Posts Tagged ‘chaos theory’
Try it here.
As we sidle up to the stochastic, we might recall that it was on this date in 1873 that Samuel Clemens (AKA Mark Twain) received a U.S. patent (No. 140,245) for a self-pasting scrapbook– which was popular enough ultimately to sell 25,000 copies. Two years earlier the innovative author had received his first patent– for “An Improvement in Adjustable and Detachable Garment Straps” (No.121,992– used for shirts, underpants, and women’s corsets). Later (in 1885) he patented a history trivia game.
The Self-Pasting Scrapbook (source)
They sell popcorn, justify the “reach-around hug,” and just generally make an audience’s hearts beat faster– screams are a critical element in the motion picture formula. But screams aren’t easy. As Science News reports, it’s all about chaos theory…
Filmmakers use chaotic, unpredictable sounds to evoke particular emotions, say researchers who have assessed screams and other outbursts from more than 100 movies. The new findings, reported May 25 in Biology Letters, come as no surprise, but they do highlight an emerging if little-known area of study…
By exploring the use of such dissonant, harsh sounds in film, scientists hope to get a better understanding of how fear is expressed, says study coauthor Daniel Blumstein of the University of California, Los Angeles.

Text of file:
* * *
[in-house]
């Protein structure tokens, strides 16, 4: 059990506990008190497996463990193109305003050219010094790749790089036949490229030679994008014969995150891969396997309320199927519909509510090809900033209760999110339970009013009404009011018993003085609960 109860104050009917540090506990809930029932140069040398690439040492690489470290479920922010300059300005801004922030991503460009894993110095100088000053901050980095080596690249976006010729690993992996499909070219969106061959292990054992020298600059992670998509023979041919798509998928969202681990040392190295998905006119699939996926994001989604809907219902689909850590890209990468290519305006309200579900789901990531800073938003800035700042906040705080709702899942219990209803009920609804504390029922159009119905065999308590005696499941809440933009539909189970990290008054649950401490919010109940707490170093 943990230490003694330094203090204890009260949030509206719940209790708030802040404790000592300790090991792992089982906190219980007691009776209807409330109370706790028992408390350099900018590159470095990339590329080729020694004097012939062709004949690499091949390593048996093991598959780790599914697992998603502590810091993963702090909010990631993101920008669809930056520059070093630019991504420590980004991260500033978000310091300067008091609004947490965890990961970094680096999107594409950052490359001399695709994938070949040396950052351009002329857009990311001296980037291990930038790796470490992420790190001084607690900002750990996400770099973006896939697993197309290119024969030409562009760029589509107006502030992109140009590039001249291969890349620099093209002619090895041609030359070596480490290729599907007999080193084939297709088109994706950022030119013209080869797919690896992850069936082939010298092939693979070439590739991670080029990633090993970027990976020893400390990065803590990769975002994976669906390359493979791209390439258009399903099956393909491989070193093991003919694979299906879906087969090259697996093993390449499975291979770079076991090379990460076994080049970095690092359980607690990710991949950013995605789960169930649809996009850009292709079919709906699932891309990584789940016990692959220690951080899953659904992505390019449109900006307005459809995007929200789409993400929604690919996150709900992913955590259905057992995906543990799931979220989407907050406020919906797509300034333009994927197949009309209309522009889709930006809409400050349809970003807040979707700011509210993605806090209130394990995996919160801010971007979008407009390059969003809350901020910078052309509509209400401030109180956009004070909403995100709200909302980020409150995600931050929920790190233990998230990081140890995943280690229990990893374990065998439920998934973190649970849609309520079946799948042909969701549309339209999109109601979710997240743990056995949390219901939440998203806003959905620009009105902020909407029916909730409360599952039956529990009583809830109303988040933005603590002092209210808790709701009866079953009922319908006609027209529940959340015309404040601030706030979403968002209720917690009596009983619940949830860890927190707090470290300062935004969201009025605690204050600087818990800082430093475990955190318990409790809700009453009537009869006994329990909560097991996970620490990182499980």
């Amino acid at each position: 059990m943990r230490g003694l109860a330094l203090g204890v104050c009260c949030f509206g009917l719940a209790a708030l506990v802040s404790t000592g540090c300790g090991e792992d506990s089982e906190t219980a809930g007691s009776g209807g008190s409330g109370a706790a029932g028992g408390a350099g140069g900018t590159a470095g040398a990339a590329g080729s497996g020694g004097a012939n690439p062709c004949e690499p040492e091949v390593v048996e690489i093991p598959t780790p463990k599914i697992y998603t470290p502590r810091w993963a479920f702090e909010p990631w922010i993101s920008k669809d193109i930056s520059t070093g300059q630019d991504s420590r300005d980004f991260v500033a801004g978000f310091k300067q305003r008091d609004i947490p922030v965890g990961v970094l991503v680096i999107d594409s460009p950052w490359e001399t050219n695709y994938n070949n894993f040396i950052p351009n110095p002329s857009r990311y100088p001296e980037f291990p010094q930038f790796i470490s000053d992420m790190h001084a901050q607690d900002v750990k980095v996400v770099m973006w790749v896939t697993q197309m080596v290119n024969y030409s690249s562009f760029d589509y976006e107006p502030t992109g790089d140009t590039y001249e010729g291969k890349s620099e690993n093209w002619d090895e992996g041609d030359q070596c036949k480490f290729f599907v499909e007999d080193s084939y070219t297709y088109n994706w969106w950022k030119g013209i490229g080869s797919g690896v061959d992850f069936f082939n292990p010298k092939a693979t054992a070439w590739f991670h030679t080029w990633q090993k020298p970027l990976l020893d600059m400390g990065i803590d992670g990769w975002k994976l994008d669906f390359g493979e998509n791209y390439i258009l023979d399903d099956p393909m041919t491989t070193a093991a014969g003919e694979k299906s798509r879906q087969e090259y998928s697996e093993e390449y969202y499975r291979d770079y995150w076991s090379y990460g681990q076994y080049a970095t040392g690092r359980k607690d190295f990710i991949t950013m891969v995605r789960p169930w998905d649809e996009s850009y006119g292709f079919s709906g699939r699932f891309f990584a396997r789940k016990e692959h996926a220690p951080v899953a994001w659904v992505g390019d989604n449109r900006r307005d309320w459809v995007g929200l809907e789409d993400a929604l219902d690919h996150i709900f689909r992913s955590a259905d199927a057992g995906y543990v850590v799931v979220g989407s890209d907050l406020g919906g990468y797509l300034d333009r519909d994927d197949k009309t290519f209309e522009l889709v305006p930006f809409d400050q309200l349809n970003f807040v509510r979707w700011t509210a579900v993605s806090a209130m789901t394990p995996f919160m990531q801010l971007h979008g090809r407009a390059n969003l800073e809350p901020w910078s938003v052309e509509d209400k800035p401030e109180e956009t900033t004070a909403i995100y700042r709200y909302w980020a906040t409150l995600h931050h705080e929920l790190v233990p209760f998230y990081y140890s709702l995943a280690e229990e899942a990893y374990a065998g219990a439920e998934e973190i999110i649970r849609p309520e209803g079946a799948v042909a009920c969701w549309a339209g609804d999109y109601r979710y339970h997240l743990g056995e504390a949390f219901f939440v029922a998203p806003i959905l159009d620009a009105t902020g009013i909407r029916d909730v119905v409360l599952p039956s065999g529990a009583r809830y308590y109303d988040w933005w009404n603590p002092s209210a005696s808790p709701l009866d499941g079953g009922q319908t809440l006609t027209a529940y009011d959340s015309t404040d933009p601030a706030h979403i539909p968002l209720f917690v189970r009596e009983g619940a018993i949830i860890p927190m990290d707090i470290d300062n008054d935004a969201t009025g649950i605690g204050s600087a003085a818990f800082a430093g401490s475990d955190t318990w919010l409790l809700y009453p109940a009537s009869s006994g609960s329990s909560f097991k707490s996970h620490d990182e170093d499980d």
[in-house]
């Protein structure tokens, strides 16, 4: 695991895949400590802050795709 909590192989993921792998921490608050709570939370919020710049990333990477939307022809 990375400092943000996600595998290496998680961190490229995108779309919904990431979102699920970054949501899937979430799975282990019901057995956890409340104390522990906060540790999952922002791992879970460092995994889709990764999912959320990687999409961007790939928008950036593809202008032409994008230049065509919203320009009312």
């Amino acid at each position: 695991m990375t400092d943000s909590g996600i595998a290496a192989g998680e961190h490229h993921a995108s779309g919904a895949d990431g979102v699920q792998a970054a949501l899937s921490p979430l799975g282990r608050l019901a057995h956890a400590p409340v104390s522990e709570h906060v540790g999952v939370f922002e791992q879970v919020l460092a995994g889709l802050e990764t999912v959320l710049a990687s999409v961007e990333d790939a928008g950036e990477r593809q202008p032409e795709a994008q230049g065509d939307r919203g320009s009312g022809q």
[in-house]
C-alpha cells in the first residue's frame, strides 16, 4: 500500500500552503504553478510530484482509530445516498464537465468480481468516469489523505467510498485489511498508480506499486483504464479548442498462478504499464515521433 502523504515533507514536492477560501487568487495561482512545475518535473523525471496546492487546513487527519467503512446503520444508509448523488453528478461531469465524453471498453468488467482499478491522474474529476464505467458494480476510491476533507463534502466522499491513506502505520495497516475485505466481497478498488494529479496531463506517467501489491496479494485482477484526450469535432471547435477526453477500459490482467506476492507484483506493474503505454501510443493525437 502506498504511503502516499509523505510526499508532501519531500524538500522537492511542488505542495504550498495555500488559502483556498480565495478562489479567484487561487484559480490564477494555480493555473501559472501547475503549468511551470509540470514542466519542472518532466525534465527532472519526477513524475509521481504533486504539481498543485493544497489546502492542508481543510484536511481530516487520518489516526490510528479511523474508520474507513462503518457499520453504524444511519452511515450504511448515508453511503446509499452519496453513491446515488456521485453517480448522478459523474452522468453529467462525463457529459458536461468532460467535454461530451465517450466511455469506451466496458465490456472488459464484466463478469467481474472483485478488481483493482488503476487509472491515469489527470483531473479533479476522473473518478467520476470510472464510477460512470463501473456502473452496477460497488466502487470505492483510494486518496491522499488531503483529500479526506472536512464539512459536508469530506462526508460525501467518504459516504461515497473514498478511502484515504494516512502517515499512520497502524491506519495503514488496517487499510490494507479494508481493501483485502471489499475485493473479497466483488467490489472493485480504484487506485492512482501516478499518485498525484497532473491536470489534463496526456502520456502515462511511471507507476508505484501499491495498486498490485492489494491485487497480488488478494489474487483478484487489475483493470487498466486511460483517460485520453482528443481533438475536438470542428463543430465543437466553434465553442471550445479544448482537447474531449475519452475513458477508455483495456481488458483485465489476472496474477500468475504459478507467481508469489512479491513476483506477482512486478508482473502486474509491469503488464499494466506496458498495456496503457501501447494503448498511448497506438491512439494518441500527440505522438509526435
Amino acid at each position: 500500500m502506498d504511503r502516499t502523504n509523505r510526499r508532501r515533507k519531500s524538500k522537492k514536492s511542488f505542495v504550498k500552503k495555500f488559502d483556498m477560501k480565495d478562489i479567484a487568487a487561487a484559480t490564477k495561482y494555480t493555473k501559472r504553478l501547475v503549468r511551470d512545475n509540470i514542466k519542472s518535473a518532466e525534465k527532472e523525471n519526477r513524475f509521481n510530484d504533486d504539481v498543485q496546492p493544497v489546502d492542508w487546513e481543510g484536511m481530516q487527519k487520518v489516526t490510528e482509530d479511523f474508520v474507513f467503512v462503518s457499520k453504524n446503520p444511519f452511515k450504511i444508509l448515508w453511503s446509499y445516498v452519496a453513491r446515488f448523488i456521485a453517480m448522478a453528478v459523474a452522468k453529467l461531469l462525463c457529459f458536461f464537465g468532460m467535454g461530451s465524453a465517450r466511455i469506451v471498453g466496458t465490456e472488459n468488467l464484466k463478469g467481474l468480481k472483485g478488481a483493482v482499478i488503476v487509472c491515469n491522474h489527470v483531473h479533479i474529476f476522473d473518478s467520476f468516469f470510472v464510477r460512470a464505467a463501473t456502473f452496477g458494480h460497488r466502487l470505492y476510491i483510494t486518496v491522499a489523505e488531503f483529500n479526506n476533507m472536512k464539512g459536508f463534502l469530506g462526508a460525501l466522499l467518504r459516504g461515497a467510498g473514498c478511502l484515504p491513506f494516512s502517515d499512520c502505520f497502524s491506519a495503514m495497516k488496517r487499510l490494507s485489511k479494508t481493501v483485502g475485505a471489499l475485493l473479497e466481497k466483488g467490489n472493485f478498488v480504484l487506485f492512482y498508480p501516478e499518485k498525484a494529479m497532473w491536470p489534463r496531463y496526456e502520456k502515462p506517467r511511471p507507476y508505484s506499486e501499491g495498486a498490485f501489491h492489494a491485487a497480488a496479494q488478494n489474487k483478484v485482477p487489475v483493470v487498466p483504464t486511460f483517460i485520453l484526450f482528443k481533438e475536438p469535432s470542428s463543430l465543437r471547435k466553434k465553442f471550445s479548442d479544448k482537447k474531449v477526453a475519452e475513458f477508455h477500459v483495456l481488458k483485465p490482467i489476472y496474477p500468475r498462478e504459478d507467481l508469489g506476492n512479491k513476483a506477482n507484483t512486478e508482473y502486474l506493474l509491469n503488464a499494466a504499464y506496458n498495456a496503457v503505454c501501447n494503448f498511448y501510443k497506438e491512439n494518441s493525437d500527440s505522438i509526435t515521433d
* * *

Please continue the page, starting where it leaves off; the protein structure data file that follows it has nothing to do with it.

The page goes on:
“Potentially, there are universal rules of arousal and ways to communicate fear,” says Blumstein, who typically studies screams in marmots, not starlets.
Blumstein and his coauthors acoustically analyzed 30-second cuts from more than 100 movies representing a broad array of genres. The movies included titles such as Aliens, Goldfinger, Annie Hall, The Green Mile, Slumdog Millionaire, Titanic, Carrie, The Shining and Black Hawk Down.
Not unexpectedly, the horror films had a lot of harsh and atonal screams. Dramatic films had sound tracks with fewer screams but a lot of abrupt changes in frequency. And adventure films, it turns out, had a surprising number of harsh male screams.
“Screams are basically chaos,” Fitch says…
A true, harsh scream “is not a trivial thing to do,” Fitch says. In fact, capturing a realistic, blood-curdling cry is so difficult that filmmakers have used the very same one, now found on many websites, in more than 200 movies. Known as the Wilhelm scream, it is named for the character who unleashed it in the 1953 western The Charge at Feather River.
By way of illustration, this YouTube video: three minutes of the Wilhelm scream through the years…
As we put our hands over our ears, we might recall that there was lots of screaming on this date in 455, as the Vandals entered Rome, which they plundered for the next two weeks.